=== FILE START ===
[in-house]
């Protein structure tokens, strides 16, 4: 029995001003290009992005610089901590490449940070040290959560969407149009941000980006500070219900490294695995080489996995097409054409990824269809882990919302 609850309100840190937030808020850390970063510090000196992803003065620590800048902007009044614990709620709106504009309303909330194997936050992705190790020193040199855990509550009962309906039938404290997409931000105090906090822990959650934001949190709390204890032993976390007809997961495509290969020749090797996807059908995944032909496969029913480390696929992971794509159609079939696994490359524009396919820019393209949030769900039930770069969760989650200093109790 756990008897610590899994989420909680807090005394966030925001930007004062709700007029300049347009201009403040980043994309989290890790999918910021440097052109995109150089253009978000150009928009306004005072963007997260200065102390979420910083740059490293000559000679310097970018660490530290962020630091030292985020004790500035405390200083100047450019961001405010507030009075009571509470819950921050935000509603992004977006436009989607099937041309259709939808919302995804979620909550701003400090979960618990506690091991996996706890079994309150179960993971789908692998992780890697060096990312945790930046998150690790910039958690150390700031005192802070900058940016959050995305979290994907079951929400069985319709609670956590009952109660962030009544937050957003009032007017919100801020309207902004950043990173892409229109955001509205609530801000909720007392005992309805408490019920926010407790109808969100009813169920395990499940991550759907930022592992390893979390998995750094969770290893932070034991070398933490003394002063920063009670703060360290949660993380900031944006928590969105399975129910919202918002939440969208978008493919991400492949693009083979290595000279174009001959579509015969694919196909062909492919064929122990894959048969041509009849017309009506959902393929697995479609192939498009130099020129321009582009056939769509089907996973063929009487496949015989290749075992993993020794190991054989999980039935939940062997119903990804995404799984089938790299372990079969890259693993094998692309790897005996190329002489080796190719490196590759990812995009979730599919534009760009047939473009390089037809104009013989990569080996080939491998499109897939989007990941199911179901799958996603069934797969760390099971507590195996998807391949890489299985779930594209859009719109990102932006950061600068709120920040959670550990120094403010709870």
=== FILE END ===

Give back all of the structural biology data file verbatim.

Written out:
[in-house]
């Protein structure tokens, strides 16, 4: 029995001003290009992005610089901590490449940070040290959560969407149009941000980006500070219900490294695995080489996995097409054409990824269809882990919302 609850309100840190937030808020850390970063510090000196992803003065620590800048902007009044614990709620709106504009309303909330194997936050992705190790020193040199855990509550009962309906039938404290997409931000105090906090822990959650934001949190709390204890032993976390007809997961495509290969020749090797996807059908995944032909496969029913480390696929992971794509159609079939696994490359524009396919820019393209949030769900039930770069969760989650200093109790 756990008897610590899994989420909680807090005394966030925001930007004062709700007029300049347009201009403040980043994309989290890790999918910021440097052109995109150089253009978000150009928009306004005072963007997260200065102390979420910083740059490293000559000679310097970018660490530290962020630091030292985020004790500035405390200083100047450019961001405010507030009075009571509470819950921050935000509603992004977006436009989607099937041309259709939808919302995804979620909550701003400090979960618990506690091991996996706890079994309150179960993971789908692998992780890697060096990312945790930046998150690790910039958690150390700031005192802070900058940016959050995305979290994907079951929400069985319709609670956590009952109660962030009544937050957003009032007017919100801020309207902004950043990173892409229109955001509205609530801000909720007392005992309805408490019920926010407790109808969100009813169920395990499940991550759907930022592992390893979390998995750094969770290893932070034991070398933490003394002063920063009670703060360290949660993380900031944006928590969105399975129910919202918002939440969208978008493919991400492949693009083979290595000279174009001959579509015969694919196909062909492919064929122990894959048969041509009849017309009506959902393929697995479609192939498009130099020129321009582009056939769509089907996973063929009487496949015989290749075992993993020794190991054989999980039935939940062997119903990804995404799984089938790299372990079969890259693993094998692309790897005996190329002489080796190719490196590759990812995009979730599919534009760009047939473009390089037809104009013989990569080996080939491998499109897939989007990941199911179901799958996603069934797969760390099971507590195996998807391949890489299985779930594209859009719109990102932006950061600068709120920040959670550990120094403010709870």